plot_compare_evokeds from mne.EvokedArray: confidence intervals and ylim

Platform: Windows-10-10.0.19041-SP0
Python: 3.7.6 (default, Jan 8 2020, 20:23:39) [MSC v.1916 64 bit (AMD64)]
mne: 0.23.0

Dear MNE users,

I am new with MNE and I am trying to plot ERPs data processed with EEGLAB (i.e., a matlab file with 128 rows -channels- and 513 columns -time points-). I have created a mne.EvokedArray object and could plotted it fine (see the attached figure) with the following code:

import mne

samplesfile ="path/mat_file.mat")  #File read into dictionary
samples = samplesfile['data_mean2']  #Extract the numpy array in the dictionary

biosemi_montage = mne.channels.make_standard_montage('biosemi128')
length_channels = len(biosemi_montage.ch_names)

sampling_freq = 512
ch_types = ['eeg'] * 128
info = mne.create_info(ch_names=biosemi_montage.ch_names, ch_types=ch_types, sfreq=sampling_freq)

raw = mne.EvokedArray(samples, info, tmin=-.2, nave=160, kind='average', comment='Tone')

mne.viz.plot_compare_evokeds(raw, picks=('C23'), colors=dict(Tone='red'), linestyles=dict(Tone='solid'))

I have only two questions I couldn´t solve:

  1. How can I plot CI of the ERP? Given that my data file contains data already averaged across subjects, I considered to use a callable object for CI. But when I tryed to add some random data with a callable object (see the example below), none shadow CI appeared around the ERP.
import numpy as np
def ci95(): return np.random.randint(500000000, size=(128, 513))

mne.viz.plot_compare_evokeds(raw, picks=('C23'), colors=dict(Tone='red'), linestyles=dict(Tone='solid'),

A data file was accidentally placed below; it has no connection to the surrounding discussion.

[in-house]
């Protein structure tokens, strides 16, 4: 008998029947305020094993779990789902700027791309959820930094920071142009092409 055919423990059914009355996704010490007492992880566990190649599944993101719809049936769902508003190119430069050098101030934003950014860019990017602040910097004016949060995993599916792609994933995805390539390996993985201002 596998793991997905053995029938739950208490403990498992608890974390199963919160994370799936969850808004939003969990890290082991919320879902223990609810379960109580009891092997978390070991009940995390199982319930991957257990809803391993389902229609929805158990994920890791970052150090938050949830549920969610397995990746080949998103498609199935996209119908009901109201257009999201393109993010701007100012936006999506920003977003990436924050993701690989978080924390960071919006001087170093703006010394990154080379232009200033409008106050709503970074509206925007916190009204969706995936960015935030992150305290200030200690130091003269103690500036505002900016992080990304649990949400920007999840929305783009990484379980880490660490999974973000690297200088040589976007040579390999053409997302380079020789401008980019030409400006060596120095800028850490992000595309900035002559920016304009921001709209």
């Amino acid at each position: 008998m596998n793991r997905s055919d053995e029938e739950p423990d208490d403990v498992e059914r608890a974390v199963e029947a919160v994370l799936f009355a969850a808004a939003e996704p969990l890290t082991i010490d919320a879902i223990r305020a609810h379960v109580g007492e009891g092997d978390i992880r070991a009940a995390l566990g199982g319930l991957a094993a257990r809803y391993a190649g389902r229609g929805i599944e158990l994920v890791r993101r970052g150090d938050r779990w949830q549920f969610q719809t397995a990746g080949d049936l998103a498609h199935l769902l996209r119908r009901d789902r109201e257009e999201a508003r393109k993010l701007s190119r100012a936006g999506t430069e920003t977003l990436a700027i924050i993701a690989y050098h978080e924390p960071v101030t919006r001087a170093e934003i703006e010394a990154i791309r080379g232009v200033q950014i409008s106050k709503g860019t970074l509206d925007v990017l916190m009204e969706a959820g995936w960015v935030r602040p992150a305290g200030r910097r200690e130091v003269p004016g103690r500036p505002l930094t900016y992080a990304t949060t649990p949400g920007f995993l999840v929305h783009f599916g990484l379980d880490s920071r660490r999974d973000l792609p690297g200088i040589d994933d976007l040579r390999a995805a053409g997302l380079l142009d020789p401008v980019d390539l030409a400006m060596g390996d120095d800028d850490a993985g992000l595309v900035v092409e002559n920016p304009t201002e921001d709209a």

1. I don´t know why my data is scaled to those values in the Y axis (please, see the same attached figure). When plotting the topomaps, I could apply scalings=dict(eeg=1) and convert the Y lims of the colorbar to [-3, 3]. But I cannot figure it out how to scale it on the plot_compare_evokeds figure. I saw in the documentation that the parameter ylim makes

Y-axis limits for plots (after scaling has been applied).

But when I set this parameter in the plot_compare_evokeds as, for instance, ylim=dict(eeg=[-20, 20]), I got an error that says:

Image size of 510x54826907 pixels is too large. It must be less than 2^16 in each direction.

I am sure I am missing something, but I have read many forums and documentation and I couldn´t solve it.

Thanks in advance for any help on these issues.



First, a mathematical note: if all you have is the already-averaged data (that is all you show in your code sample, anyway), there is no way to know the confidence interval. Assuming, then, that your samplesfile structure has some other info in it like data_ci, then you would construct a function that conforms to what the docstring asks for: